Peter Pappas is a teacher, writer and national consultant exploring the intersection of critical thinking, teaching and new technologies. His popular blog, Copy / Paste is dedicated to relinquishing responsibility for learning to the students. It’s filled with loads of lesson ideas – many for the history classroom:
Apple’s iBooks Author (iBA) is turning 3 years old and it is still the best tool for creating highly interactive multi-media content viewable on an iPad or Mac. I’ve published eight iBooks (two authored by my students) and offered numerous workshops to train teachers on how they and their students can become published authors. All eight are free. You can visit my iBA training website for more info and free downloads.
iBA includes many great interactive widgets that allow you to easily add video, audio, photo galleries, pop-up text / images, glossaries, and test questions. Secondary widget designers are busy creating additional widget functions. Here’s a video demo of how I used a Bookry widget to add a photo reveal effect to my latest iBook Portland’s Japantown Revealed
iBA (a free program) requires a Mac running OS X 10.7.2 or later, but that doesn’t mean that every student needs a Mac to contribute to the iBook project. All the classroom needs is access to one computer running iBA to create an iBook.
iBA accepts text from Microsoft Word and other text editors. Teams of student writers can do research and writing on a variety of computers (and devices) and send finished copy to the iBA production team. Images, audio and video files collected by researchers can be added to the iBook project with a simple drag and drop. If students have access to multiple Macs running iBA, it’s easy to consolidate iBA projects by copy / pasting chapters (or sections of chapters). Research, writing, and design can even be sequenced into a “flipped classroom” production model. Here’s my workflow that required only 2 hours of Mac lab time for my students to create an iBook.
Broadcasting Your iBook
While the iBookstore does provide accounts for producers of “free” iBooks, there’s a simpler way to distribute an iBook. Connect an iPad to the computer running iBA, click Preview, and the iBook is pushed to the attached iPad. (With Macs Mavericks and Yosemite OS, fully functional interactive iBooks are also viewable on the Mac desktop.) It’s also easy to export the finished iBooks file from the iBA program to an external drive or network and distribute the iBook to multiple iPads or Mac desktops.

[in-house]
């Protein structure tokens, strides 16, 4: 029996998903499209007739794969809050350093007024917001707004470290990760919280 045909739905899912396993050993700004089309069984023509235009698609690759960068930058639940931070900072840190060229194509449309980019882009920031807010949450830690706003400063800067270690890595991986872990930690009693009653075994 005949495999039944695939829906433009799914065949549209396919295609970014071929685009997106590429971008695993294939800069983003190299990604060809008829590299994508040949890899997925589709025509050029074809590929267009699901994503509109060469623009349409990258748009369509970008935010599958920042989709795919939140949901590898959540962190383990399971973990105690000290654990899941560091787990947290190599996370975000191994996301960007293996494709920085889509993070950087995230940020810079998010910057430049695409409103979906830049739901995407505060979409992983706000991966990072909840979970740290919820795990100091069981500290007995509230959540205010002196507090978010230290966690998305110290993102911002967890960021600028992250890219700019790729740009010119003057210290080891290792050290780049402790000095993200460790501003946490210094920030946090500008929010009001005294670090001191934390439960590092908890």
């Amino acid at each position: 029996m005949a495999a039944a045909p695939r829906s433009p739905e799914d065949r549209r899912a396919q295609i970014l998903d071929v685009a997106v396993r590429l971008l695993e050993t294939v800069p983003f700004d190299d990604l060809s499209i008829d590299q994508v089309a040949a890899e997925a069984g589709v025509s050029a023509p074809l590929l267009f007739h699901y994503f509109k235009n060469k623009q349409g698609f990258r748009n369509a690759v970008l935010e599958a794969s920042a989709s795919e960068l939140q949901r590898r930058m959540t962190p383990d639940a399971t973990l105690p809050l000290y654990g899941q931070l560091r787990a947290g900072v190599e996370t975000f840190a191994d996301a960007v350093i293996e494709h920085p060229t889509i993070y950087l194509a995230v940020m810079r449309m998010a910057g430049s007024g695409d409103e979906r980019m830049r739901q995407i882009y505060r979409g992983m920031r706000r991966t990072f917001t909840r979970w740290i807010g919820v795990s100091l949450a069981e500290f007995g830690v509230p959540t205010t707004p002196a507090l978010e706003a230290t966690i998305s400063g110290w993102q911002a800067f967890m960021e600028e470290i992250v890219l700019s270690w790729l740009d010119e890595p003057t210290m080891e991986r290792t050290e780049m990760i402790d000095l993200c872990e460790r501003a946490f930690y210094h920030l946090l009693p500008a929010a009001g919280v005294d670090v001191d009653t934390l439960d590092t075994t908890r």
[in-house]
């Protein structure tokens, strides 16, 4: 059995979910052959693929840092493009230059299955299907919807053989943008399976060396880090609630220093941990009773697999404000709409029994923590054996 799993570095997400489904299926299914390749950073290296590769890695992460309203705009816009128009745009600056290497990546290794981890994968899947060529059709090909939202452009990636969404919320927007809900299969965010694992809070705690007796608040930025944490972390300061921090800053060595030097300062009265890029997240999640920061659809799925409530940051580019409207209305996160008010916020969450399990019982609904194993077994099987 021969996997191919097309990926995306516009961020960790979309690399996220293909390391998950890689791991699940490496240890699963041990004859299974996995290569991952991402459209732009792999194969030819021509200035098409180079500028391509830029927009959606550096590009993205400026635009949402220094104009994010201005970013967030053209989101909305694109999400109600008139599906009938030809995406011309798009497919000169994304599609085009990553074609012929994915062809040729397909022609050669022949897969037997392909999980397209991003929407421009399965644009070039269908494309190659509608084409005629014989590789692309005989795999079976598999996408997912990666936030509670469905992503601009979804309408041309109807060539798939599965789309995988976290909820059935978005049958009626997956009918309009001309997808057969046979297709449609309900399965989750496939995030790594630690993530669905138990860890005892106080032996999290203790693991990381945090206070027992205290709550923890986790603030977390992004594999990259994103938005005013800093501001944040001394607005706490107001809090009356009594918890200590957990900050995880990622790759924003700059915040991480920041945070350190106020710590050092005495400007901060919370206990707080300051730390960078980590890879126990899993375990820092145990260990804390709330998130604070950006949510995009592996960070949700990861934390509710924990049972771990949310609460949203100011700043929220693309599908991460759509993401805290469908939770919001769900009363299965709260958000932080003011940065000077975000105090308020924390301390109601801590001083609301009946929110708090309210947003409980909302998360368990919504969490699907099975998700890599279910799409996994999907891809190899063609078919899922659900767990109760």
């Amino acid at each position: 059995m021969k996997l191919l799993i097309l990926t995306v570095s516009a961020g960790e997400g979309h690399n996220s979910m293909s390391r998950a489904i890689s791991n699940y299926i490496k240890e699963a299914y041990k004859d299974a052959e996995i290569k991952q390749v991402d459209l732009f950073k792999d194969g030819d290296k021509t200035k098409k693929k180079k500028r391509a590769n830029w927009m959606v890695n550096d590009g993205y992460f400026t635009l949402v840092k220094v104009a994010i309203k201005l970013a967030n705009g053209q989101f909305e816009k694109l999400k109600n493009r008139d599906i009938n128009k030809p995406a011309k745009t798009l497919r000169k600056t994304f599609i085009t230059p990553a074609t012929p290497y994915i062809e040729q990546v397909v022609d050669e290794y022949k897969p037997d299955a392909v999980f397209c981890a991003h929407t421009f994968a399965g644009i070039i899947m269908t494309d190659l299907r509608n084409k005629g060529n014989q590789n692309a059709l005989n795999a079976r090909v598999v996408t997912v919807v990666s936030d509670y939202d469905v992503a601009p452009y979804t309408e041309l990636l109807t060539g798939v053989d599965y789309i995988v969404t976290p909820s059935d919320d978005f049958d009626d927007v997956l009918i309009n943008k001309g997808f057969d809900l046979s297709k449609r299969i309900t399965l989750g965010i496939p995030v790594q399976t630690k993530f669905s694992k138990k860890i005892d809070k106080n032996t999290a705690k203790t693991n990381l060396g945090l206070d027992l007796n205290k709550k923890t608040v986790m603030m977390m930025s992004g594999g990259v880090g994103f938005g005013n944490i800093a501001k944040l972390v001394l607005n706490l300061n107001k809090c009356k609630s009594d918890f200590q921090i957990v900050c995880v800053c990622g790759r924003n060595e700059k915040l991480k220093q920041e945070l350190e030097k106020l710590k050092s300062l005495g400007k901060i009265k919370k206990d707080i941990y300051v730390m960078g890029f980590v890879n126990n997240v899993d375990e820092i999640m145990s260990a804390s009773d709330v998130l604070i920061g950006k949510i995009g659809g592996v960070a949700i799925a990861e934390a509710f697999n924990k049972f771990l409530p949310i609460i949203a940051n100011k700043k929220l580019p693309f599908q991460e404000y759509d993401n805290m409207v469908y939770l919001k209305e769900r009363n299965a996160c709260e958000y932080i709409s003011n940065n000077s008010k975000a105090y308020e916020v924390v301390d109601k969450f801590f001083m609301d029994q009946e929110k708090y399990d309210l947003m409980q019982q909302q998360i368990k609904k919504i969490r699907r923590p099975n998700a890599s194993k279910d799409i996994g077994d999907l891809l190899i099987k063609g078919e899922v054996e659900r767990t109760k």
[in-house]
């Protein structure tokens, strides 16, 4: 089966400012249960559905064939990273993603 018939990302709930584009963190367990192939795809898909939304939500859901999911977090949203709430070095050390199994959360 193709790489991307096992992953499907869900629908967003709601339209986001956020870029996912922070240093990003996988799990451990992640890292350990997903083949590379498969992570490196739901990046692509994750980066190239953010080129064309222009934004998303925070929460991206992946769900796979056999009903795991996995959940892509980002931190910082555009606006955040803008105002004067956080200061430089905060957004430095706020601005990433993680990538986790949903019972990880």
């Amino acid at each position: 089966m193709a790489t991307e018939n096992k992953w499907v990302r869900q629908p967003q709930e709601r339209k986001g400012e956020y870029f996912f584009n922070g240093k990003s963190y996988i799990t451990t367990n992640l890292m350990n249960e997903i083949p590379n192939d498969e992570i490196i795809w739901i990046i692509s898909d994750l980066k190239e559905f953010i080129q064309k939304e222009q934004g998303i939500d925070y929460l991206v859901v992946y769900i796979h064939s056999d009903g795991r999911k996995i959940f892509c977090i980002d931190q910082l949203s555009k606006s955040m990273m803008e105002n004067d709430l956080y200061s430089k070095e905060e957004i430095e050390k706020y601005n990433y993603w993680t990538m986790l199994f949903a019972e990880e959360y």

The ease of distribution means students can communicate with a broader, and more authentic audience than just their teacher and class peers. Imagine your students telling family and friends their new iBook is available at iTunes. My most popular iBook to date is Exploring History: Ten Document-Based Questions It was written by my students – it’s available in iTunes in 51 countries and has been downloaded over 1,100 times.
Design Thinking Meet CCSS Skills
Researching, writing, and designing an iBook provides an opportunity for students to hone a variety of skills. Common Core State Standards require a host of literacy, critical thinking and writing skills that are essential to production. Project based learning (PBL) engages students with the opportunity to think like professionals while solving real-world problems. While the iBook qualifies as a project goal, don’t forget that the subject of the iBook could also give students a platform to tackle community-based issues.
Collaborating on an iBook draws from a wide range of creative skills – creating audio clips, producing illustrations, shooting and editing video. Because a variety of media can be included in an iBook, there are numerous opportunities for students of all ability levels and language proficiencies to be active contributors.
Digital technologies have put students in charge of the information they access, store, analyze and share. Most importantly the digital era has given them an expectation of informational choice. Creating an iBook harnesses all those motivational factors into an engaging learning experience. When students get to collaborate and work as adult professional do, we relinquish responsibility for learning to the student and provide them a valuable opportunity to reflect on both their process and product. That’s the foundation for a lifetime of learning.